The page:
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Smog and particulate matter (such as pollen, soot, and dust) are examples of air pollution. Children's lungs are especially sensitive to the harmful effects of air pollution, because they breathe rapidly and inhale a high concentration of pollution relative to their weight.
Use care when you take your young child outdoors, especially for physical activities. When children exercise, they breathe more heavily than normal. Also, they breathe more through their mouths than their noses. This allows pollution to be inhaled more deeply into the lungs where it can cause permanent damage.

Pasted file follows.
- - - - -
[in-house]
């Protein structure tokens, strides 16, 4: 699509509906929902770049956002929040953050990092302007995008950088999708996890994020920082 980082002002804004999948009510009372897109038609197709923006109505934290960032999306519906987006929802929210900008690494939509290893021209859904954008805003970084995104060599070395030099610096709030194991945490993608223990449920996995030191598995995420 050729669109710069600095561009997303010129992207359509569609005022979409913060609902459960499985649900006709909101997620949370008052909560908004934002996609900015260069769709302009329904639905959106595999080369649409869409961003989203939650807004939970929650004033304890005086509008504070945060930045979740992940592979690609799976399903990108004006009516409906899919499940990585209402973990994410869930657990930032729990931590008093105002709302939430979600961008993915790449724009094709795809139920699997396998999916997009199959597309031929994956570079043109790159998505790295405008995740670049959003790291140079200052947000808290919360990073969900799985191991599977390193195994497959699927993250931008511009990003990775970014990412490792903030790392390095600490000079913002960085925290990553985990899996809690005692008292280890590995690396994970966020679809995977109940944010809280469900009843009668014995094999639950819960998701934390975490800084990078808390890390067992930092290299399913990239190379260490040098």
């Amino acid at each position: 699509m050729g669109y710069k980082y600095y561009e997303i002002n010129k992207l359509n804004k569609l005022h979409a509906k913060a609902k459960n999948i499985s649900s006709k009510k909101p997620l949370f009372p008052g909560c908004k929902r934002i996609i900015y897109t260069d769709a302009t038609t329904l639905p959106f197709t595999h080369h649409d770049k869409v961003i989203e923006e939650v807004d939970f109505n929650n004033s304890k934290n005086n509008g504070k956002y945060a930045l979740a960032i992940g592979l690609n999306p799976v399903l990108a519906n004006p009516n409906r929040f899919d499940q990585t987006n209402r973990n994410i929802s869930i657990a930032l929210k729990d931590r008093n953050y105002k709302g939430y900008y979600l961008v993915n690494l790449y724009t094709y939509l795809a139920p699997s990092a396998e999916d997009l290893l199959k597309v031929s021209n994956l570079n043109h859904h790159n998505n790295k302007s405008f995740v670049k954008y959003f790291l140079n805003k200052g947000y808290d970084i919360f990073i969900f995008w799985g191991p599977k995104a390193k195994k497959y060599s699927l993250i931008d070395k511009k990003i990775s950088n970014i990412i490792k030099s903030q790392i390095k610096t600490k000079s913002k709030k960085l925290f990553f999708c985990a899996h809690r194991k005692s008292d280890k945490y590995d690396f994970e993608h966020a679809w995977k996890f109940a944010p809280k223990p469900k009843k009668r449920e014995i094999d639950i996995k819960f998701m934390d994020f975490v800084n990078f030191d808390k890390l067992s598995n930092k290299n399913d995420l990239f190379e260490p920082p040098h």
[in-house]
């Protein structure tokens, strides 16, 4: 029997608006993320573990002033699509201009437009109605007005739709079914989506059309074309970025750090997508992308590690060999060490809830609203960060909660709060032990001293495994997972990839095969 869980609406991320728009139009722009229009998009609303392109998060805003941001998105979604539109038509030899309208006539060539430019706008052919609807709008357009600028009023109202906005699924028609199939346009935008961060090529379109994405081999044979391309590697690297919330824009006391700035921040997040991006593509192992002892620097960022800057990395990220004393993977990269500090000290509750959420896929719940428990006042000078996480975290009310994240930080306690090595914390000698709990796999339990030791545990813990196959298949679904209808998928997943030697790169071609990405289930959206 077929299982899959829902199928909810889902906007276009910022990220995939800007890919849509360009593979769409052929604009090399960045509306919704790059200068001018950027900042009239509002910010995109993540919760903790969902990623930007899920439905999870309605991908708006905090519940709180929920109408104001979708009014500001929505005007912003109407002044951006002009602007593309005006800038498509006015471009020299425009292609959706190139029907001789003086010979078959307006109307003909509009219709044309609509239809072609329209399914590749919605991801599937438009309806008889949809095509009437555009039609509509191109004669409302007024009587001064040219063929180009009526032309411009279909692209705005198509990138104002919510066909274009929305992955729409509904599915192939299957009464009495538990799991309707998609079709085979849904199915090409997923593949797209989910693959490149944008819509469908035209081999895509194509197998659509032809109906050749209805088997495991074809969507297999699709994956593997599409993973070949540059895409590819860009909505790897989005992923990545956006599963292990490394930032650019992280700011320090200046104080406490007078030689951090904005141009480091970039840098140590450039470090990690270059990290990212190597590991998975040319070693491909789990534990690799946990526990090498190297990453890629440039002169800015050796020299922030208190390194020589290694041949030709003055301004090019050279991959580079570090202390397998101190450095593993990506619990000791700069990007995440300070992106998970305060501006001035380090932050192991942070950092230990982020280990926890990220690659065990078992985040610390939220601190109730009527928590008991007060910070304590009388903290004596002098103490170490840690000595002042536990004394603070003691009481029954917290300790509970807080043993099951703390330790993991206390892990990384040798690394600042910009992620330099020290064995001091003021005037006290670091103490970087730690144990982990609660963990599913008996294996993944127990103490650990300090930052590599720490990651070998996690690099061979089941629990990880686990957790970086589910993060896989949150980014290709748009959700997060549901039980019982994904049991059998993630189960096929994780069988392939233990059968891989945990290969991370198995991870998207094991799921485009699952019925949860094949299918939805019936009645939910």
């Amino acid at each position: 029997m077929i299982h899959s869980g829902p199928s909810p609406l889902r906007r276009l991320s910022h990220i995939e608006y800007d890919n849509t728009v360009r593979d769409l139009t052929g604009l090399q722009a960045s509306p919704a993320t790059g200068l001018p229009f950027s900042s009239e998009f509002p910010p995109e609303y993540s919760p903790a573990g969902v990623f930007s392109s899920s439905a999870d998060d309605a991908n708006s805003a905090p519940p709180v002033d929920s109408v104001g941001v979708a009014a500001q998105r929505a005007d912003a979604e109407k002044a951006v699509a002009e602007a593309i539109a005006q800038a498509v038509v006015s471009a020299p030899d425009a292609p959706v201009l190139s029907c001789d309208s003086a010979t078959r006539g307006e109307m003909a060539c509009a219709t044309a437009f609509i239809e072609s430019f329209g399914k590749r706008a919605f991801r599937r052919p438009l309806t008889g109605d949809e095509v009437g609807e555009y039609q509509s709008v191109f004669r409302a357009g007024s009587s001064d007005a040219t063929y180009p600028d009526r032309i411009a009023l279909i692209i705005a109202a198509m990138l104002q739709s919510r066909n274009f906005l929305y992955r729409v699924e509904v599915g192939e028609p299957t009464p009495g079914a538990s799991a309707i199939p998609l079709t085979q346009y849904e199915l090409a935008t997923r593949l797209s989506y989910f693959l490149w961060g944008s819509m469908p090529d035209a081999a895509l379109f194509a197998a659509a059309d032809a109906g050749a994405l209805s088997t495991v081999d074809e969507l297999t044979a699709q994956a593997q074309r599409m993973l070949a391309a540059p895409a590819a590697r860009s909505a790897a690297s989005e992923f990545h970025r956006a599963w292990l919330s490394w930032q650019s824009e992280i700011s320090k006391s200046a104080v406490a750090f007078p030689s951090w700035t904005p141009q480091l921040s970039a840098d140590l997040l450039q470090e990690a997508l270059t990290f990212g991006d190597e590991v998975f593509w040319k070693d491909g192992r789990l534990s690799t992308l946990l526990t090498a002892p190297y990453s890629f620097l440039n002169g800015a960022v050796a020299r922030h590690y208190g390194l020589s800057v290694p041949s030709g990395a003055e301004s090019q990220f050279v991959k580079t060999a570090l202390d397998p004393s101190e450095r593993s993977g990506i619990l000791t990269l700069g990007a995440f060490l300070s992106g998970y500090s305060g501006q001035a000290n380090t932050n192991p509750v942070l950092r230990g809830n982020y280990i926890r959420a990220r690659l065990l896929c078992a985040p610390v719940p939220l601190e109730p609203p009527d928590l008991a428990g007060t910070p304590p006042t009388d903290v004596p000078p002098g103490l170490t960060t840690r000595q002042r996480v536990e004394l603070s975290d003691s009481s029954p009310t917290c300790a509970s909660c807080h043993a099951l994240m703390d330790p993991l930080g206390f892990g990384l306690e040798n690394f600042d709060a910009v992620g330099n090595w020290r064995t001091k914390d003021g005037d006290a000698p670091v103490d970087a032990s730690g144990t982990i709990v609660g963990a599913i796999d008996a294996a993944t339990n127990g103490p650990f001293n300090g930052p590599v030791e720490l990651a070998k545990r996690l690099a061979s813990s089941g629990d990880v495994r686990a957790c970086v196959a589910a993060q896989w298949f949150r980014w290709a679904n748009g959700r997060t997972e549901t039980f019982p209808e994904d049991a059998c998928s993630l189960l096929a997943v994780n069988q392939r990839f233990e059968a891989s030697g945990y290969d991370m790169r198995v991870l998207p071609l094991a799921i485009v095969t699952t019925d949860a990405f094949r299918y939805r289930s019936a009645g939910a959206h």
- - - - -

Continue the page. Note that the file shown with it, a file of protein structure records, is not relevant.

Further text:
Environmental Protection Agency (2011). Air Quality Index (AQI): A guide to air quality and your health. Available online: http://airnow.gov/index.cfm?action=aqibasics.aqi.
Current as of:
August 21, 2019
Author: Healthwise StaffMedical Review: John Pope MD - PediatricsKathleen Romito MD - Family Medicine
Current as of: August 21, 2019
John Pope MD - Pediatrics & Kathleen Romito MD - Family Medicine
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